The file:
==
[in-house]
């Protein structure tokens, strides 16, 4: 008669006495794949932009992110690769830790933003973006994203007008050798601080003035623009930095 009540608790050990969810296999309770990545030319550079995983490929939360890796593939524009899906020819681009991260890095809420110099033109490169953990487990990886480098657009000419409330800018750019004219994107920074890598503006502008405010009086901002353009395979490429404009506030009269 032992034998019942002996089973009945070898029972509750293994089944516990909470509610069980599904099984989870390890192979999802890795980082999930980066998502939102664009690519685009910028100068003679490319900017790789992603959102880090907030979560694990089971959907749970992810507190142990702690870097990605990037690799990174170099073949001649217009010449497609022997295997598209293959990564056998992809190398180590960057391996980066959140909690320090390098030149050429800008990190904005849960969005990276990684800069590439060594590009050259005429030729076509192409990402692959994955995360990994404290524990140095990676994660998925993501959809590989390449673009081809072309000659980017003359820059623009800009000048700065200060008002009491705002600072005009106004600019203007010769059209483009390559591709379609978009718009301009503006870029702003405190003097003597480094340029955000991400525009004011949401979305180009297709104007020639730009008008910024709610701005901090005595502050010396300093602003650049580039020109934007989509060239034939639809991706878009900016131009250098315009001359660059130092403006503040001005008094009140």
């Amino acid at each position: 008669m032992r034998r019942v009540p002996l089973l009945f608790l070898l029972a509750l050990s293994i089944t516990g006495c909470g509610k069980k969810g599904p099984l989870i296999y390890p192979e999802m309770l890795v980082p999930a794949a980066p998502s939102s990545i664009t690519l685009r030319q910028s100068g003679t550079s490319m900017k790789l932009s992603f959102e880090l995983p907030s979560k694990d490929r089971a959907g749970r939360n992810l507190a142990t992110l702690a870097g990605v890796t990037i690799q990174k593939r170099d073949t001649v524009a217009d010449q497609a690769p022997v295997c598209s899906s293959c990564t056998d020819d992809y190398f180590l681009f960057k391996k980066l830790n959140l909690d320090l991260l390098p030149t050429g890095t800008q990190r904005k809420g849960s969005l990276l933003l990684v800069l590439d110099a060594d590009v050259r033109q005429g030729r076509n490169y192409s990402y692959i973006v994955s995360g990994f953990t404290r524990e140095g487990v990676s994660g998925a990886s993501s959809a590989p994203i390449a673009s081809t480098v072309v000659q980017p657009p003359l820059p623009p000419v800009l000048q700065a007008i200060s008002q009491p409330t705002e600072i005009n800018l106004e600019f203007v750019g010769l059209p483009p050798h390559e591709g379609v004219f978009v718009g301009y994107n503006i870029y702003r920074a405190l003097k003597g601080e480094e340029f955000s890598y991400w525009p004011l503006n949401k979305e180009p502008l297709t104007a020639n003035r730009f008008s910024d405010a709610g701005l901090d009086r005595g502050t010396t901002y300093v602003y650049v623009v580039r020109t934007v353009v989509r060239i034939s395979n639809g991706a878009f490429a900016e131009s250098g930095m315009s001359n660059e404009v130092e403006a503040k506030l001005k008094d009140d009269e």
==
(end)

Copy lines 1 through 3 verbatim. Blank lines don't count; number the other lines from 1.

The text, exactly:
[in-house]
């Protein structure tokens, strides 16, 4: 008669006495794949932009992110690769830790933003973006994203007008050798601080003035623009930095 009540608790050990969810296999309770990545030319550079995983490929939360890796593939524009899906020819681009991260890095809420110099033109490169953990487990990886480098657009000419409330800018750019004219994107920074890598503006502008405010009086901002353009395979490429404009506030009269 032992034998019942002996089973009945070898029972509750293994089944516990909470509610069980599904099984989870390890192979999802890795980082999930980066998502939102664009690519685009910028100068003679490319900017790789992603959102880090907030979560694990089971959907749970992810507190142990702690870097990605990037690799990174170099073949001649217009010449497609022997295997598209293959990564056998992809190398180590960057391996980066959140909690320090390098030149050429800008990190904005849960969005990276990684800069590439060594590009050259005429030729076509192409990402692959994955995360990994404290524990140095990676994660998925993501959809590989390449673009081809072309000659980017003359820059623009800009000048700065200060008002009491705002600072005009106004600019203007010769059209483009390559591709379609978009718009301009503006870029702003405190003097003597480094340029955000991400525009004011949401979305180009297709104007020639730009008008910024709610701005901090005595502050010396300093602003650049580039020109934007989509060239034939639809991706878009900016131009250098315009001359660059130092403006503040001005008094009140």
């Amino acid at each position: 008669m032992r034998r019942v009540p002996l089973l009945f608790l070898l029972a509750l050990s293994i089944t516990g006495c909470g509610k069980k969810g599904p099984l989870i296999y390890p192979e999802m309770l890795v980082p999930a794949a980066p998502s939102s990545i664009t690519l685009r030319q910028s100068g003679t550079s490319m900017k790789l932009s992603f959102e880090l995983p907030s979560k694990d490929r089971a959907g749970r939360n992810l507190a142990t992110l702690a870097g990605v890796t990037i690799q990174k593939r170099d073949t001649v524009a217009d010449q497609a690769p022997v295997c598209s899906s293959c990564t056998d020819d992809y190398f180590l681009f960057k391996k980066l830790n959140l909690d320090l991260l390098p030149t050429g890095t800008q990190r904005k809420g849960s969005l990276l933003l990684v800069l590439d110099a060594d590009v050259r033109q005429g030729r076509n490169y192409s990402y692959i973006v994955s995360g990994f953990t404290r524990e140095g487990v990676s994660g998925a990886s993501s959809a590989p994203i390449a673009s081809t480098v072309v000659q980017p657009p003359l820059p623009p000419v800009l000048q700065a007008i200060s008002q009491p409330t705002e600072i005009n800018l106004e600019f203007v750019g010769l059209p483009p050798h390559e591709g379609v004219f978009v718009g301009y994107n503006i870029y702003r920074a405190l003097k003597g601080e480094e340029f955000s890598y991400w525009p004011l503006n949401k979305e180009p502008l297709t104007a020639n003035r730009f008008s910024d405010a709610g701005l901090d009086r005595g502050t010396t901002y300093v602003y650049v623009v580039r020109t934007v353009v989509r060239i034939s395979n639809g991706a878009f490429a900016e131009s250098g930095m315009s001359n660059e404009v130092e403006a503040k506030l001005k008094d009140d009269e």